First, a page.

Last month’s IWSG post discussed five things writers don’t need to buy (and five worth investing in). The post definitely struck a nerve and made me realize there was a need for a follow-up about all the great free and inexpensive resources out there.
I’d love your suggestions too. If you know of some great free or cheap resources, please post them in a comment. Working together, we can come up with a fantastic list!
Yes and Yes’s Free Site Review: Sarah from Yes and Yes is a bit of a phenom, to put it mildly. She’s ghostwritten NYT bestsellers, been featured in national magazines like Forbes and Glamour, and gets over 12K visitors to her site every day. In short–she knows what she’s talking about. In exchange for your email address, she’ll review your website or blog for free and give you tons of helpful suggestions. Seriously, when I had her do this, the resulting list was daunting–but worth it! If you don’t care for her newsletter, you can opt out, but I always find her posts interesting, insightful, and helpful. She shares a ton of free career advice too.
Killing the Sacred Cows of Publishing series: Dean Wesley Smith isn’t afraid to give it to you straight–and that’s what I love about him. He’s never been shy when revealing controversial truths about the writing industry, and he was doing it long before others made it popular. Think you need an agent to be traditionally published, or that an agent always knows what’s best for your career? Think writers can’t make money, or that only a few make a living at it? You need to check out Smith’s myth-busting Sacred Cows series. You can buy the books if you want your own copy, or read them for free on his website.
Toby Neal’s Building an Author Platform ebook: When Toby Neal decided to break into self-publishing, she did it in a big way–she spent $15,000 USD to launch her first book. She made her money back within a month or two (can’t recall the exact time frame), and has now sold well over a million copies of her mystery novels. Neal’s free ebook has lots of helpful advice about how to target your marketing, figure out who your ideal readers are, and launch a successful indie career. Most of her marketing tips would work for the traditionally published as well.
Lexa Cain’s Foxy’s Friday Freebies: Every Friday, writer Lexa Cain features a large and varied line-up of links to free stories, novels, novellas, and other goodies on her blog.
- My own Hidden Library: when my new site debuts near the end of February, those who sign up for my Hidden Library will have access to free ebooks, along with other resources and perks.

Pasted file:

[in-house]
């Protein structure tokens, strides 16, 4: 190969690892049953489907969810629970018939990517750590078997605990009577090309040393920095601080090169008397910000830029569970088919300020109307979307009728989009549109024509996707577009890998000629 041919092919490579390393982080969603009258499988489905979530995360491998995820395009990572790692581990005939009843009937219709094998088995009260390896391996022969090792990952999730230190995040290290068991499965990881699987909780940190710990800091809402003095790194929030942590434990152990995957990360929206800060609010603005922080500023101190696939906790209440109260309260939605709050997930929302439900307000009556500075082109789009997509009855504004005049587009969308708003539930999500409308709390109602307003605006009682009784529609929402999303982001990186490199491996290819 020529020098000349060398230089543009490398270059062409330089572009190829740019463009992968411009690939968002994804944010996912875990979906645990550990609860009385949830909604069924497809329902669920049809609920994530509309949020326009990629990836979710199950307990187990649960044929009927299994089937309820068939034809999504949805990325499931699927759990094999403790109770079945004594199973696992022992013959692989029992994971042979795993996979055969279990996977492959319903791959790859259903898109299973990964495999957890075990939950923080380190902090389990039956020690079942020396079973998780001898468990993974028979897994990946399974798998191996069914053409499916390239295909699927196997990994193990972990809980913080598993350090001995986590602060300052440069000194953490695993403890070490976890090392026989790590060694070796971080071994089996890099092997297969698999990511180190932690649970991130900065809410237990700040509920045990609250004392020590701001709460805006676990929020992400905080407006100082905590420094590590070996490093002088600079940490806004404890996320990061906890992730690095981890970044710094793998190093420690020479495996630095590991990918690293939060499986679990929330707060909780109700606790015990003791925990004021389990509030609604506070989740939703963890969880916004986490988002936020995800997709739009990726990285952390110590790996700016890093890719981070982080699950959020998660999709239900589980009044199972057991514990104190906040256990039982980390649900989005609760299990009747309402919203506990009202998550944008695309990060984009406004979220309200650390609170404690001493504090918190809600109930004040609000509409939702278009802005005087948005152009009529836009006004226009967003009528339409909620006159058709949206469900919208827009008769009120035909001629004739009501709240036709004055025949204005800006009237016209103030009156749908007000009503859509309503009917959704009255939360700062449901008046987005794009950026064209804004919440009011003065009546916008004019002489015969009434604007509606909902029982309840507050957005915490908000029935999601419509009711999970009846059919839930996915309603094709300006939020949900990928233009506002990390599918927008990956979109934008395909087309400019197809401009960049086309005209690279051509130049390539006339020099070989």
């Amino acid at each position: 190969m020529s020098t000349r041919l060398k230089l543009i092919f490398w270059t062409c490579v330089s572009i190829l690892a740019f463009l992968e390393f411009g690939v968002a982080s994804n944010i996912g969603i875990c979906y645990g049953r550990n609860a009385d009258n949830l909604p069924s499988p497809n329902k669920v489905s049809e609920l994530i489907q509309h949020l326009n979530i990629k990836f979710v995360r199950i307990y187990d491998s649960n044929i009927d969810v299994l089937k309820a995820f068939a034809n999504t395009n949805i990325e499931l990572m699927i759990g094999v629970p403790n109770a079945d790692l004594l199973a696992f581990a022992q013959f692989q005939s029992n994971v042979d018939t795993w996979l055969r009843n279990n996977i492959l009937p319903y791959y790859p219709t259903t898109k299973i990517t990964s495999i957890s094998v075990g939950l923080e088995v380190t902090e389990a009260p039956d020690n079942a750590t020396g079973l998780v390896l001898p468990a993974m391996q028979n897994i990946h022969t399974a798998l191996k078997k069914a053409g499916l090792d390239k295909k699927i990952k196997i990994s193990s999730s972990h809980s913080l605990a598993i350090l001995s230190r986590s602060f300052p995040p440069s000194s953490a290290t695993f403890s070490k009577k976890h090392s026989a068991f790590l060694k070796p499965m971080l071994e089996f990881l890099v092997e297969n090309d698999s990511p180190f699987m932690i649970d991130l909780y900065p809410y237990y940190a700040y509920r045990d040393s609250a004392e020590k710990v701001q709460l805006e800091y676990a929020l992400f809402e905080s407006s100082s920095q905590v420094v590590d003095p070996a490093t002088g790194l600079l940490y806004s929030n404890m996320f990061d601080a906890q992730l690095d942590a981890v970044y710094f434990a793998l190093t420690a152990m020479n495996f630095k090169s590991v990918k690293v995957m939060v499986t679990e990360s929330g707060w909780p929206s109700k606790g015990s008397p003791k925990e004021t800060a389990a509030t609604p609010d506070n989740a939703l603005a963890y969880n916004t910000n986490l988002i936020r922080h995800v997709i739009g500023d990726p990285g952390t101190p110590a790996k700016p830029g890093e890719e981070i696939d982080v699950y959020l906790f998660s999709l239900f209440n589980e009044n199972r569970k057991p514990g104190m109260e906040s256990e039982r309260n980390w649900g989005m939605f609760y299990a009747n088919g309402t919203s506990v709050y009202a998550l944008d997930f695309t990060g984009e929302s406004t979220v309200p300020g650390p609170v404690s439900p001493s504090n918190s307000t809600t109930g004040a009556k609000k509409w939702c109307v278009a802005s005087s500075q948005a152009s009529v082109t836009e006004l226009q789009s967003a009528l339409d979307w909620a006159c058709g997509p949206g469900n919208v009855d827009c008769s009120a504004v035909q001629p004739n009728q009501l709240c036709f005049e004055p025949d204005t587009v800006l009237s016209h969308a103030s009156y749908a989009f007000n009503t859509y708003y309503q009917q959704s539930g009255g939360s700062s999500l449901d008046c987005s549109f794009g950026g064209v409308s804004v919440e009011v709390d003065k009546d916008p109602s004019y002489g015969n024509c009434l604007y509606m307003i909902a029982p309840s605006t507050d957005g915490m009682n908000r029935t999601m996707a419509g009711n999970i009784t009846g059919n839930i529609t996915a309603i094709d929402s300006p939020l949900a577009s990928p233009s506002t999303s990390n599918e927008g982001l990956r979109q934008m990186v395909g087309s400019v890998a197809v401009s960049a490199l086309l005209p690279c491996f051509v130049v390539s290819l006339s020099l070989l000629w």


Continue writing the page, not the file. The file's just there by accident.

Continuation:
Winning NaNoWriMo: It’s only available once a year, but if you sign up for NaNoWriMo and manage to write 50,000 words in November, “winning” the challenge, you’ll receive lots of discount offers and some freebies, including free trials of Scrivener and other software. There’s always a lengthy list of prizes. I guess, if you were just in it for the freebies, you could enter a manuscript you’ve already written to snag them, but you didn’t hear it from me.
Jutoh Ebook Formatting Program: My writer friend swears by this program, and computers are not her thing. She even showed me how easy it is, and it’s true–within minutes, your ebook is ready to go. Jutoh can fill most, if not all of your formatting needs, and the program is a one-time cost of $39 USD (although there are more expensive options, of course). If you currently pay for formatting, this will save you a lot of money over time.
Lynda Online Courses and Classes: Another writer friend is a huge fan of Lynda, which offers courses and tutorials in just about everything, from software programs to design to marketing. After taking advantage of its ten-day free trial, you can subscribe starting at $19 USD per month, which I believe you can cancel at any time. There are free training videos offered for every course. However, if you opt for the free trial and decide it’s not for you, be sure to cancel Lynda or they’ll start billing you as a subscriber.
Focus: I gave a more in-depth description of this program in yesterday’s post, but it has greatly increased my productivity by blocking social media sites, Google, etc. during the hours I’m supposed to be working. It has a generous free trial, and a one-time purchase of the program is only $19 USD.
Fiverr: If you need something–a business card, photography, editing, voiceover work–chances are someone’s offering it on this site for $5 USD. Everyone wants you to opt for something more expensive, of course, but if you’re in need of a great deal, this site has tons of them.
Now it’s your turn to add to the list! What free or low-cost resources have you discovered? Have you tried any of the ones I mentioned?
The Insecure Writer’s Support Group’s purpose is to share and encourage. Writers can express doubts and concerns without fear of appearing foolish or weak. Those who have been through the fire can offer assistance and guidance. It’s a safe haven for insecure writers of all kinds.